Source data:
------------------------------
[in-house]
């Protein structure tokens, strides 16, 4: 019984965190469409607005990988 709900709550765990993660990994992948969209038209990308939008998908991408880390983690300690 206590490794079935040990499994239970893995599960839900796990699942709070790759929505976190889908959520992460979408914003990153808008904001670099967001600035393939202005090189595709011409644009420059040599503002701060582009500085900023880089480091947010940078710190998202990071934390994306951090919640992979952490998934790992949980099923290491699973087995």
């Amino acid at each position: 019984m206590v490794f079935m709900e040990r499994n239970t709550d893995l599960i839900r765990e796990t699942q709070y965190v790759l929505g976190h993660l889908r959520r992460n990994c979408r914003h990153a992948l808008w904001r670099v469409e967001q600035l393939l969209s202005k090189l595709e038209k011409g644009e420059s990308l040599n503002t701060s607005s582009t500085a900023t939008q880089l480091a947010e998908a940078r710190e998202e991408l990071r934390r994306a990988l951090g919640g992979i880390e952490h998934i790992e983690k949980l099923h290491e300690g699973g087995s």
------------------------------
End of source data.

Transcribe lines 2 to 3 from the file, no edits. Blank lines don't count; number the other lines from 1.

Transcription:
């Protein structure tokens, strides 16, 4: 019984965190469409607005990988 709900709550765990993660990994992948969209038209990308939008998908991408880390983690300690 206590490794079935040990499994239970893995599960839900796990699942709070790759929505976190889908959520992460979408914003990153808008904001670099967001600035393939202005090189595709011409644009420059040599503002701060582009500085900023880089480091947010940078710190998202990071934390994306951090919640992979952490998934790992949980099923290491699973087995």
């Amino acid at each position: 019984m206590v490794f079935m709900e040990r499994n239970t709550d893995l599960i839900r765990e796990t699942q709070y965190v790759l929505g976190h993660l889908r959520r992460n990994c979408r914003h990153a992948l808008w904001r670099v469409e967001q600035l393939l969209s202005k090189l595709e038209k011409g644009e420059s990308l040599n503002t701060s607005s582009t500085a900023t939008q880089l480091a947010e998908a940078r710190e998202e991408l990071r934390r994306a990988l951090g919640g992979i880390e952490h998934i790992e983690k949980l099923h290491e300690g699973g087995s």